New modeling from The Australian National University looks at seven scenarios of how the outbreak might affect the world’s wealth, ranging from low severity to high severity. In the low-severity model — or best-case scenario of the seven — ANU researchers estimate a global GDP loss of $2.4 trillion, with an estimated death toll of 15 million.
That’s spread over several years, but their high-level estimate is severe even this year:
In a high-severity scenario, the estimated loss to GDP in Australia in 2020 is $US103 billion, with many deaths.
China’s loss to GDP in 2020 is estimated at $US1.6 trillion.
Under the same scenario, the global economic outlook is dire:
In the United States, the figure is $US1.7 trillion.
Japan’s estimated loss to GDP is $US549 billion.
In India loss to GDP in 2020 is estimated at $US567 billion.
“Our scenarios show that even a contained outbreak could significantly impact the global economy in the short run,” Professor McKibbin said.… Even in the best-case scenario of a low-severity impact, the economic fallout is going to be enormous and countries need to work together to limit the potential damage as much as possible.
While my original figures about death rates and contagion rates were shy based on the sources I chose, I’ve stated consistently all along that the economic impacts are going to be huge due to human responses.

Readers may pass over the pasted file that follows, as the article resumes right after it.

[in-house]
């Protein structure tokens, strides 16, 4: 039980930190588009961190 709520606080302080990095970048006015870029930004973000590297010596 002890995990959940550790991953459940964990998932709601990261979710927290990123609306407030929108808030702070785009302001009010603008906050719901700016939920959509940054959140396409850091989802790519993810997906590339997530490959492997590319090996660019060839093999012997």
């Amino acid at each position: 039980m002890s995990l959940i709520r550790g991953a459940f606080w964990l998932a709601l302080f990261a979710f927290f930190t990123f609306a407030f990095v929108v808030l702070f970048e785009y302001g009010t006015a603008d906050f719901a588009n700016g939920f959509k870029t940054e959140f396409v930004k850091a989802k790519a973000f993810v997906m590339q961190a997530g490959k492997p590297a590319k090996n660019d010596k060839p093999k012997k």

Coronavirus kills the oldest and has no respect for authority
Many of the most powerful people in the world are old, and coronavirus does not discriminate based on social status. Deaths are now hitting at high levels (not of death but of status), which can change the political conflicts of our world:
Nothing says “we’ve got this under control” like confirming that a handful of your government’s most-senior officials have caught the virus at the root of a deadly pandemic sweeping the globe….
Iran cancelled Friday prayers in Tehran on Friday as the virus spread further in the capital city. With Iran’s economy badly damaged by sanctions which have also contributed to shortages of essential supplies including medicine and medical products, it is uniquely vulnerable to the virus’s devastation.